The Face of Poverty in America

Today I have a book that shows the face of poverty in America.  This book is a memoir, so it will show kids what it is really like to live on food stamps and to have to declare you are in the free lunch program every day at school.

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Title: Free Lunchthe face of poverty in America Free Lunch

Author: Rex Ogle

Target: Grades 6 and up

Series: No

What this book is about:

In this memoir, Rex is being raised in a family that is economically disadvantaged.  They are poor and Rex’s mom has signed him up for the free lunch program.  Rex used to look at school as an escape from his home life, but having to announce daily to the lunch cashier that he gets a free meal has brought the pain and embarrassment of his poverty into sixth grade.  He struggles with friends who have more, parents who display physical and emotional outbursts at home and having to live without.  It isn’t until his parents secure work that Rex is able to get relief from his daily struggles.

Why I love this book:

  • Ok, I read this during a tough week and completely missed that it was a memoir.  When I got to the end and realized that everything I had just read actually happened to the author it took my breath away.  This isn’t someone imagining what a child in poverty can go through, this is someone sharing what actually happened to him because of poverty.
  • Despite some darker moments for Rex, he is absolutely a wonderful kid and his voice will appeal to readers.  While he is mad at the unfairness of it all, he doesn’t succumb to everything that comes with being poor and is at times able to rise above it all.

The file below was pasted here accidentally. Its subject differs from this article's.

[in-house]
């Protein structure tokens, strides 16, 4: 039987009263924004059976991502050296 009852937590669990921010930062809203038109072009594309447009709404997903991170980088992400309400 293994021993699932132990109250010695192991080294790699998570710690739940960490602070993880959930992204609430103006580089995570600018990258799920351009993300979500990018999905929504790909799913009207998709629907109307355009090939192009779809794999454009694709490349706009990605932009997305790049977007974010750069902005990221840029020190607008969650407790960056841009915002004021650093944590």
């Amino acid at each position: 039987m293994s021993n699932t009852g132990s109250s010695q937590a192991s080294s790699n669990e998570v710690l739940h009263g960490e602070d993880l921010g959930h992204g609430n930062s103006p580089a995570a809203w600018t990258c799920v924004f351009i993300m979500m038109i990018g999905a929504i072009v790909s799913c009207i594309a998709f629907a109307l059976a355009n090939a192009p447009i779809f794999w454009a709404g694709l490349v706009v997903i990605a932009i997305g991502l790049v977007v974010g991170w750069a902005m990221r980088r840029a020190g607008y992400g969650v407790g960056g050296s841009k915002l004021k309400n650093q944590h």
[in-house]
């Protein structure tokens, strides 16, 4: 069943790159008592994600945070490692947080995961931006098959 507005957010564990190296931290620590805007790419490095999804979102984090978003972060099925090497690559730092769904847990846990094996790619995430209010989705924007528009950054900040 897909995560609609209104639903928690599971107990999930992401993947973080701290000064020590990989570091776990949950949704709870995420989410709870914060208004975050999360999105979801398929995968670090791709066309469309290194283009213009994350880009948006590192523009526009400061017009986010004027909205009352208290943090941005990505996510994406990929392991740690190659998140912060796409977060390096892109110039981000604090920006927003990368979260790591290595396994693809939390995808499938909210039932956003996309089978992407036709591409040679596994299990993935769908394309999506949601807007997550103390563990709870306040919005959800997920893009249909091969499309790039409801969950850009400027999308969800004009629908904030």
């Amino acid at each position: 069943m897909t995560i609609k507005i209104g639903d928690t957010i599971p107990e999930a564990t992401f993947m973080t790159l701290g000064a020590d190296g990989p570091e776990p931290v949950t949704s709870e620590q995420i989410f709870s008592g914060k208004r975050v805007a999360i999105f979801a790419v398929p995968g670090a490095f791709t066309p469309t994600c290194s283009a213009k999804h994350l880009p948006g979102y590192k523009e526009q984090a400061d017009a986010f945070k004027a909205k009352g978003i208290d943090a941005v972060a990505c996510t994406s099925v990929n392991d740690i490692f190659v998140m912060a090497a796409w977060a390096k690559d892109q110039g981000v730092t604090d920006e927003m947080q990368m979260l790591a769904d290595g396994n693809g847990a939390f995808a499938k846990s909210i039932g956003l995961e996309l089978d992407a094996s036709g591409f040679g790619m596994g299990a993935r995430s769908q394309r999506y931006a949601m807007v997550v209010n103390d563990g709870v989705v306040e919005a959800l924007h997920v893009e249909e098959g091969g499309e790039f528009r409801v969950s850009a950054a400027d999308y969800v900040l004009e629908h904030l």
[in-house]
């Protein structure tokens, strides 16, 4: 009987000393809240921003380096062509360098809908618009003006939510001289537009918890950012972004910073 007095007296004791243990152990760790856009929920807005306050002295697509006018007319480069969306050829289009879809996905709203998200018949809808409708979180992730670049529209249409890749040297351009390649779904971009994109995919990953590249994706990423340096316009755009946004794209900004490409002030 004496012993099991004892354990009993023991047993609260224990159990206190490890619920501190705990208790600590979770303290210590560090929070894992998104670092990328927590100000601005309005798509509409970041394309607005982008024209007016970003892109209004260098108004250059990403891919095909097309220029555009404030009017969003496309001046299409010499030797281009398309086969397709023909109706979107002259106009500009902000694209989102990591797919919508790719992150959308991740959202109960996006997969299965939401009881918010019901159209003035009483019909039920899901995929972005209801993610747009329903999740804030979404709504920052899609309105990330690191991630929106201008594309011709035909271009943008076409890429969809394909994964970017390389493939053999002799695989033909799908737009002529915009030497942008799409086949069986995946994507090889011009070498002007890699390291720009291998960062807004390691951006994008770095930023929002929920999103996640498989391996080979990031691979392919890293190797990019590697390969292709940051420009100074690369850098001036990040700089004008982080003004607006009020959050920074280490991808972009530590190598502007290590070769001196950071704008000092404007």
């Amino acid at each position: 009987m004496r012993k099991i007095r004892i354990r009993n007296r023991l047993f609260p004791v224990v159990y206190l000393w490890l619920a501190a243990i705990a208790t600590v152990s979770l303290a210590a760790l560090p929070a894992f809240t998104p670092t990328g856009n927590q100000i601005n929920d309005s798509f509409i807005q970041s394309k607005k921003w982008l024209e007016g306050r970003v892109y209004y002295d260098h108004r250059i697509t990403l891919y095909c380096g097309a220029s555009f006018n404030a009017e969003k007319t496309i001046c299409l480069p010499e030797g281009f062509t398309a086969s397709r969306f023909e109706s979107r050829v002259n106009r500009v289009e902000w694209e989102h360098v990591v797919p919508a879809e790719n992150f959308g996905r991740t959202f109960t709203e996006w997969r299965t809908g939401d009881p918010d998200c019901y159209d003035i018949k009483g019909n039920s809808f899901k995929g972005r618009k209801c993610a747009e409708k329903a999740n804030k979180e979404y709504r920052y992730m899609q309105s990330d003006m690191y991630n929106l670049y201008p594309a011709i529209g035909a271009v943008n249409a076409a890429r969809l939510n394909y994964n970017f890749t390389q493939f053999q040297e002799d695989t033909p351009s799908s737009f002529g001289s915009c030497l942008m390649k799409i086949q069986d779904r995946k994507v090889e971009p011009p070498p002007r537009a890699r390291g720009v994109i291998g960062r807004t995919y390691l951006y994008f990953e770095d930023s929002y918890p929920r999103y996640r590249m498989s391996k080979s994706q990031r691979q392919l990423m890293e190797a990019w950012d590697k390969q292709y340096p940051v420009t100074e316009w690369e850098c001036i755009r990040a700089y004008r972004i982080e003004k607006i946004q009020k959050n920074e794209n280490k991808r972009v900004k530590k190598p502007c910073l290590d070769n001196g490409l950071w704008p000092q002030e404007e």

• I always find the parental abuse the most disturbing.  No, every adult acts this way when faced with poverty, but it is how Rex’s parents handled the overwhelming pressure.  I longed for someone in his orbit to help him, but imagine that so many kids never have anyone reach out.

Who this book is for:

They should hand this book to all sixth-graders so that they can either see themselves or understand and begin to empathize with kids who are faced with poverty.  This book is also very good for reluctant readers because the chapters are short and the writing is so well done.  The Benefits of Being an Octopus is another good selection for understanding kids facing poverty, although the story is fiction.

Final thoughts:

Free Lunch just won the award for Excellence in Nonfiction for Young Adults.  A well deserved shiny sticker.

To purchase this book:

Click on the following link to connect to Amazon: Free Lunch.  A portion of each purchase will go to support this blog at no cost to you.  Thank you for your support.

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